Dr. Robin Cooper’s Position Papers used to inform Teamsters Local 502: CASA principals’ presentations at the last BOE Meeting regarding School Opening in September 2020.
Recently it was announced that Philadelphia Public Schools would reopen in the fall of 2020. While we are certain that the decision to reopen school was not an easy decision to make, nonetheless, the decision has been made to not only put students, staff, parents, and administrators in harm’s way, but, to also show the world that we are more concerned with rebuilding the economy than with protecting our most vulnerable populations’ lives. While we understand the burden that will be placed on parents who are often essential workers, we do not believe that school district personnel should have to potentially teach students to death, and no, this is not speaking figuratively, rather, it is a literal statement based on what we are asked to do.
Various school districts in California, Los Angeles, San Diego, Nashville, TN, Atlanta, GA, Arlington, etc. have decided that the risk is not worth the demand. Unfortunately, Philadelphia, was not listed, as one of those districts. We now know that:
- Children can get coronavirus
- Children can be carriers
- Children of color and poor children will be most affected by this decision, putting, their lives unnecessarily at risk
- Twenty-five students in a class is still a full class of students in a small cramped place which can possibly lead to positive cases.
We have shared the following strategies that we believe to be the best alternative at this time
- All students being taught virtually for the first two months of school as we carefully analyze the direction of the COVID-19 virus.
- Training of school personnel
- Team teaching
The world watched as a police officer held his knee on the neck of George Floyd. Since that time, there has been a dismantling across of the nation of systems that have historically held people of color as inferior beings. In the School District of Philadelphia, there is systemic racism that has been in existence for years through practices that have been reinforced under the current administration that need to be abolished for the betterment of our overall city:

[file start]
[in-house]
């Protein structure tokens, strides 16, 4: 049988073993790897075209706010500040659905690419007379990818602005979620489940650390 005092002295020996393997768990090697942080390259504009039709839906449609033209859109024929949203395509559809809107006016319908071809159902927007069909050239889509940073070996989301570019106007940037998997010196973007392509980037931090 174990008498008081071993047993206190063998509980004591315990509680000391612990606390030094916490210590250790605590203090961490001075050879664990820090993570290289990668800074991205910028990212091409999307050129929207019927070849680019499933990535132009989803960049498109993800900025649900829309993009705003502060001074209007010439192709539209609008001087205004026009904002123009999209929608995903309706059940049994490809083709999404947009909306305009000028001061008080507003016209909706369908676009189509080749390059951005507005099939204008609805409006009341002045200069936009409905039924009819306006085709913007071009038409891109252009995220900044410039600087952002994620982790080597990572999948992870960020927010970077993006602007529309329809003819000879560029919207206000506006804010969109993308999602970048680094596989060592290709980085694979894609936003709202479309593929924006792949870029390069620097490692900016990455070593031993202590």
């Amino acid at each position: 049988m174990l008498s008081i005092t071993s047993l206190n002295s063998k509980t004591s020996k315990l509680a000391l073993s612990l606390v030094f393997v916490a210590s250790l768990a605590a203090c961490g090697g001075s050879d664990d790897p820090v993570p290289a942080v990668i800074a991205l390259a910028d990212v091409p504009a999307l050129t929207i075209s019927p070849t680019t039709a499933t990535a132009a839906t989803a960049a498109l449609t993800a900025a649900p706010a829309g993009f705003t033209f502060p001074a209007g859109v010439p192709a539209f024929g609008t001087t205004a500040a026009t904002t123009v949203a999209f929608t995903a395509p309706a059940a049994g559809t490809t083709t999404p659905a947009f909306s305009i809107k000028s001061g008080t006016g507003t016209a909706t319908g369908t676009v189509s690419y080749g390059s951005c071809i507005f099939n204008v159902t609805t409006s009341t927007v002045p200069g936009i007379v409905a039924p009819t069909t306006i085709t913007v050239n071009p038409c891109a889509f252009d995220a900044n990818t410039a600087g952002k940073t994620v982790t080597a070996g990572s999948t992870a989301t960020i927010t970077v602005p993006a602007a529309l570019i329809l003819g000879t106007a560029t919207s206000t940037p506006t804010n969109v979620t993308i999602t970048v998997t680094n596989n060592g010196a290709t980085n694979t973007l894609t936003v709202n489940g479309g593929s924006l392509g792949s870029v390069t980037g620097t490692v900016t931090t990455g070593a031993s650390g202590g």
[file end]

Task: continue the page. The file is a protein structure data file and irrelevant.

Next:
- The abolishment of all practices that serve to perpetuate institutionalized racism and disparate outcomes for black and brown students:
- students being suspended for minor infractions at twice the rate of their white counterparts, which contributes to high dropout rates.
- Discriminatory admissions policy that exclude and discourage black and brown students from applying to schools of choice (PEW Report).
- Students should have equitable access to aesthetically attractive, clean, safe and healthy schools that are clear of pests, lead, mold, and asbestos, regardless of zip code.
- A disproportionate number of TFA teachers and others with emergency certification, in schools that serve black and brown students
- The abolishment of current practices that allow for the exclusion of hiring African American Teachers under the auspice, “They are not good enough for this school” or “There are no African American Teachers in the system to hire”
- African American personnel being disciplined at five times the rate of their white counterparts
- Systems that allow for the exclusion of African American personnel for career advancement NOTE: This DEI position has been repeatedly requested by various groups, including advocates from the LGBTQ+ communities, CASA, parents, teachers and students.
In order for systemic racism to be properly addressed, a Diversity, Equity, Inclusion department is very necessary to hire personnel whose sole responsibility is to ensure that all entities are committed to educating students. A DEI department will ensure that diversity is acknowledged and respected, equity is a standard practice and inclusion of all is the basic standard. We are calling on the district to hire needed personnel to address this critical issue and to involve key stakeholders in hiring for this key office. A committee, coalition, ad-hoc group is not enough because there is no accountability attached to it. Like other large districts, this must be an office with key personnel designed to ensure that all schools, positions, and career opportunities are void of racism, implicit bias, and discrimination.
Further, this office should be one that doesn’t report to the district but to the School Board directly. This will ensure that more objectivity is employed in decision making as opposed, to giving way to disparate treatment of minorities, nepotism, leaning toward special interest groups or people (to the exclusion of more qualified candidates), and, last but not least, segregating students, staff and people seeking career advancement.